June 18, 2022 @ 2:00 pm – 4:00 pm
Sonoma Community Center
276 E. Napa St

2:00AM – 4:00PM PDT

Instructor:  The Social Justice Sewing Academy

Location: Room 110

Participants in the workshops design will quilt blocks that highlight their critique of issues plaguing their local or larger communities. All skill levels are welcome – you need not be an expert artist, sewist, or quilter.

Artist activists of the Social Justice Sewing Academy will walk you through the fundamentals of using image and story set in fiber to express your feelings about and experience with social injustice. Each participant can work on their own individual block.  You will be able to design, cut, and glue your block.

The Remembrance Project is a community art project that creates activist art banners, for local and national organizations to publicly display for solidarity, in the fight for social justice and remembrance of those lost to violence. The project remembers those lost to: authority violence (officer-involved shooting, police brutality, etc.), community violence (victims of gang violence, neighborhood or family, drive-by shooting, etc.), race (hate crimes, racially motivated, etc.), and gender and sexuality (violence against LGBTQ+, domestic violence, “missing, murdered Indigenous women,” etc.).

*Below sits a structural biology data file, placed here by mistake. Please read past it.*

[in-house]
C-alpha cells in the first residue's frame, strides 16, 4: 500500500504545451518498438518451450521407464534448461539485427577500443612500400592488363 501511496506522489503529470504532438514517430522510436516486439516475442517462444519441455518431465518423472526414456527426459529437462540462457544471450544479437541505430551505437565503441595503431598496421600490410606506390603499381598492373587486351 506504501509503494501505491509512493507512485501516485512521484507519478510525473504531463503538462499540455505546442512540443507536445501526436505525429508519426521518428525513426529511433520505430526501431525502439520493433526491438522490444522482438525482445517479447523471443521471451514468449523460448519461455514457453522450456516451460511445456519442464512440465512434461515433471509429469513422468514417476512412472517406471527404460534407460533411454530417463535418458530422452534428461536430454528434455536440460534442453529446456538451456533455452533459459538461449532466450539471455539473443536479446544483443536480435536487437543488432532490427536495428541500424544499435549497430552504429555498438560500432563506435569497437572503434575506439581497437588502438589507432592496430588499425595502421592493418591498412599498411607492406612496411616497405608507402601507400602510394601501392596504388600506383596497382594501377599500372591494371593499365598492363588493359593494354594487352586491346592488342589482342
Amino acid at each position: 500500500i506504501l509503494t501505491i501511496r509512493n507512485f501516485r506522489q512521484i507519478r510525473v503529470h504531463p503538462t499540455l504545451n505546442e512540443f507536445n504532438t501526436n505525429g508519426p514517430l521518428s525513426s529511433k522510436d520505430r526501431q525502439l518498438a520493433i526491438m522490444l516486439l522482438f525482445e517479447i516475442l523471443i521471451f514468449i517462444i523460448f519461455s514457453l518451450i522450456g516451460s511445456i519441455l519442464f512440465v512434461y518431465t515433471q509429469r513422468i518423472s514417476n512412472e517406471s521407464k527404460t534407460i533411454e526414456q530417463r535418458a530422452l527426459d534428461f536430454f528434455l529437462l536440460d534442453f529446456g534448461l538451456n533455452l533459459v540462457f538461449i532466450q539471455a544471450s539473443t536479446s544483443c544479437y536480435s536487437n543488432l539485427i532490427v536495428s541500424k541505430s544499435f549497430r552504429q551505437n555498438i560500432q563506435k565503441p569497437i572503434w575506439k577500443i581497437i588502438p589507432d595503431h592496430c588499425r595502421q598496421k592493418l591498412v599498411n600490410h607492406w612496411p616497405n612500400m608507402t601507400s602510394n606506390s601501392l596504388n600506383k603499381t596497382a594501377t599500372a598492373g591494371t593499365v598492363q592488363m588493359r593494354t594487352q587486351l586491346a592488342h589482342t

(Donations Accepted – $10, $15, $20, $25)

All Levels
Ages 13+

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Social Justice Sewing Academy

Social Justice Sewing Academy


Founded in 2017, the Social Justice Sewing Academy (SJSA) is a non-profit organization that aims to empower individuals to utilize textile art for personal transformation, community cohesion, and to begin the journey toward becoming an agent of social change. Prior to COVID-19, youth workshops and programs were at the core of the organization.Through a series of hands-on workshops in schools, prisons, and community centers across the country, SJSA used social justice and art education to bridge artistic expression with activism.  Many of our young artists made art that explored issues such as gender discrimination, mass incarceration, gun violence, and gentrification. The powerful imagery that youth created in cloth demonstrated their critique of issues plaguing their local and larger communities. These quilt blocks are then sent to volunteers around the world to embellish and embroider before being sewn together into quilts to be displayed in museums, galleries, and quilt shows across the country.